Airplanes. The authors propose that airplanes be powered by hydrogen powered fuel cells (with the hydrogen be made by hydrolysis using WWS energy sources). I understand that hydrogen is three times as bulky as gasoline, explodes easily, and escapes fairly quickly from its holding tanks, making it difficult to store for very long. It seems like airplanes and helicopters would need to look more like blimps, to hold the necessary fuel. Unless the explosion issue is solved, the popularity of hydrogen fuel cells would likely be pretty low.
• Ships. The authors don't tell us how ships would be powered. Clearly sailing ships would meet the criteria, but would be quite slow. Because of their slow time for passage, we would need a lot more sailing ships than the types of ships we use now, because so many would be in transit at a given time. Barges could float down rivers, and if the current isn't too strong, could perhaps be towed back in some way (boat with fuel cell?). Ships powered by hydrogen fuel cells might also work, but they would have the same issues as for airplanes. Because of their long trips, leakage would be more of an issue than on airplanes.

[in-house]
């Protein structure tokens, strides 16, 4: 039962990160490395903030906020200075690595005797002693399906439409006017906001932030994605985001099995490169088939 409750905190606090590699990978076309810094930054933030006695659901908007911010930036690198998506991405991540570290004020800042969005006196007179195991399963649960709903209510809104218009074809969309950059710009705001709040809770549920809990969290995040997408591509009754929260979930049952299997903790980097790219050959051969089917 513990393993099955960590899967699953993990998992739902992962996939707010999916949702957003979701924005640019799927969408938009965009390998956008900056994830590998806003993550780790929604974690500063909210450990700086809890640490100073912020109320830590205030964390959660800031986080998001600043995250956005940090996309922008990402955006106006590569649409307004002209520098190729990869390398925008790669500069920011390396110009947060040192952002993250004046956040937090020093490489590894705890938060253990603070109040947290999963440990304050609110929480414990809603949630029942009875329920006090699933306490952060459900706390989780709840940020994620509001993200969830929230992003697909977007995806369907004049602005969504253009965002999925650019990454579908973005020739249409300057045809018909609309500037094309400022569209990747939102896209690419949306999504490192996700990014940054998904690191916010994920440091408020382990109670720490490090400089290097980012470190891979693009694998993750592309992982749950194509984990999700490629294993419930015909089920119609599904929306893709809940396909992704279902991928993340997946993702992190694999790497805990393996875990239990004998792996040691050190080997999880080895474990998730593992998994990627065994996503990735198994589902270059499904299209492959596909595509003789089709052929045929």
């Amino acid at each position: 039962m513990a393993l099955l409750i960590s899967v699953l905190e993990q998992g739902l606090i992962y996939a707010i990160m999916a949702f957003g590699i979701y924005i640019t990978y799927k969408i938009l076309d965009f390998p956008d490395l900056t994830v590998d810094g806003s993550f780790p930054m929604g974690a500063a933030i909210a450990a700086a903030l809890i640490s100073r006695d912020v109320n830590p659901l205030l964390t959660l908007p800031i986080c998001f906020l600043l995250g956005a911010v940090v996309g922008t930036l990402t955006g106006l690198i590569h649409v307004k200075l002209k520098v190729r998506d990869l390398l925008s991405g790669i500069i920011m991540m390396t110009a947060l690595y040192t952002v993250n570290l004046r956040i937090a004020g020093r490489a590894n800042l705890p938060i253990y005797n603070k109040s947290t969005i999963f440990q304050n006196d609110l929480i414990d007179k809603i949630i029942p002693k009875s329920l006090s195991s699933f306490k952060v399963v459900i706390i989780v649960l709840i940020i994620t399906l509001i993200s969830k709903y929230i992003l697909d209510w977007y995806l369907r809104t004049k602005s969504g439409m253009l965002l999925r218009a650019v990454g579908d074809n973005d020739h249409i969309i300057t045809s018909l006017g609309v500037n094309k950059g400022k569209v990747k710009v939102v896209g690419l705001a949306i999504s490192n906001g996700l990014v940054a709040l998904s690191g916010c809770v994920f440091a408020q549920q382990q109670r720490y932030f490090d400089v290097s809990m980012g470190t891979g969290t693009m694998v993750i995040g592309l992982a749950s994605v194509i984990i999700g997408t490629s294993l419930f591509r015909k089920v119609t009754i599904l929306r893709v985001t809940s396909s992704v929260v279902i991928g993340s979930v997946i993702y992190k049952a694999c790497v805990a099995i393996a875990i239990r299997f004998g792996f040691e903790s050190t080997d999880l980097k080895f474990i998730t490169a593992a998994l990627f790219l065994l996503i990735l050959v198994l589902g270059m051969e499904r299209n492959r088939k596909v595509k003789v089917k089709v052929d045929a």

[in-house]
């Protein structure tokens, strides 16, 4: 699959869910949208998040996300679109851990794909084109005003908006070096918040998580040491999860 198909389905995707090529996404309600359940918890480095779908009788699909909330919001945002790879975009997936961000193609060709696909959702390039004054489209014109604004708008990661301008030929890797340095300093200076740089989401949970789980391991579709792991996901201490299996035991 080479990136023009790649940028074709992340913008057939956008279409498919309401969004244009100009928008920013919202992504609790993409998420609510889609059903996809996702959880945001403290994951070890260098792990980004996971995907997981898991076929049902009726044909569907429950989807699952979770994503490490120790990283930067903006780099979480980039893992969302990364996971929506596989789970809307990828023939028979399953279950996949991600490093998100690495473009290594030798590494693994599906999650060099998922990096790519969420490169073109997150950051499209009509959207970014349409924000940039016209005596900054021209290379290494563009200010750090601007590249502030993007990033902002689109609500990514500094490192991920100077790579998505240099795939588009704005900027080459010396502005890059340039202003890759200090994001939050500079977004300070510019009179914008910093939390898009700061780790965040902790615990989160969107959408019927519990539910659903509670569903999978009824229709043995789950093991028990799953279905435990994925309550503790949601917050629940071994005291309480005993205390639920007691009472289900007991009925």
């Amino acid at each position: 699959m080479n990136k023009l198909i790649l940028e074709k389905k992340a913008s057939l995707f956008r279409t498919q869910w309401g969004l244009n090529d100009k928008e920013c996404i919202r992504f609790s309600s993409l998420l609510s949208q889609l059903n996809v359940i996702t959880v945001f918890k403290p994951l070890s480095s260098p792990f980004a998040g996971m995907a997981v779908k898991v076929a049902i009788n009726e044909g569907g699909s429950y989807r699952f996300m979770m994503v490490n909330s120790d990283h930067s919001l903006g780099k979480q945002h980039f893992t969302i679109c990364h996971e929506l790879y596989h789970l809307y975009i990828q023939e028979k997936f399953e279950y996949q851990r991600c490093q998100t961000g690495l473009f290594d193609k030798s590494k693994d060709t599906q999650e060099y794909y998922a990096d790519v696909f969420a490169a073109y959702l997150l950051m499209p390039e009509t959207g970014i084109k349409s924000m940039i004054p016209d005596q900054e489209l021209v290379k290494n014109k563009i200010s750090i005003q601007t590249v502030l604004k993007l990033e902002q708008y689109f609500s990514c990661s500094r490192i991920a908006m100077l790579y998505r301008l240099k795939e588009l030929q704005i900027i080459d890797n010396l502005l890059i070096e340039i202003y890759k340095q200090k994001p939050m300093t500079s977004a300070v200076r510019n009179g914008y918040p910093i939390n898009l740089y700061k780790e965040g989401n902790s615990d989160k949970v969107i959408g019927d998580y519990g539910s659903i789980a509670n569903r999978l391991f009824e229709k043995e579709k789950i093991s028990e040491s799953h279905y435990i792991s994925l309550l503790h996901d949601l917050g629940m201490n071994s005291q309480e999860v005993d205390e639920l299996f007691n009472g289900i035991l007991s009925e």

Gail's post has drawn nearly 400 comments during the last couple of days, and no doubt will draw more. Some of the comments are very interesting, for example 'sampson" reported
It was the plan of the notorious Bavarian Illuminati to accomplish three goals in the overthrow of the Old World Order:

1)The emancipation of women.

2)The overthrow of all monarchies.

3)The separation of 'church' and state.

Gee that sounds familiar.Yes HAcland, America indeed has a religion; and it is not the Bible, it is Illumination via the Illuminati.It is no longer a secret order, it is out in the open; an open conspiracy if you will.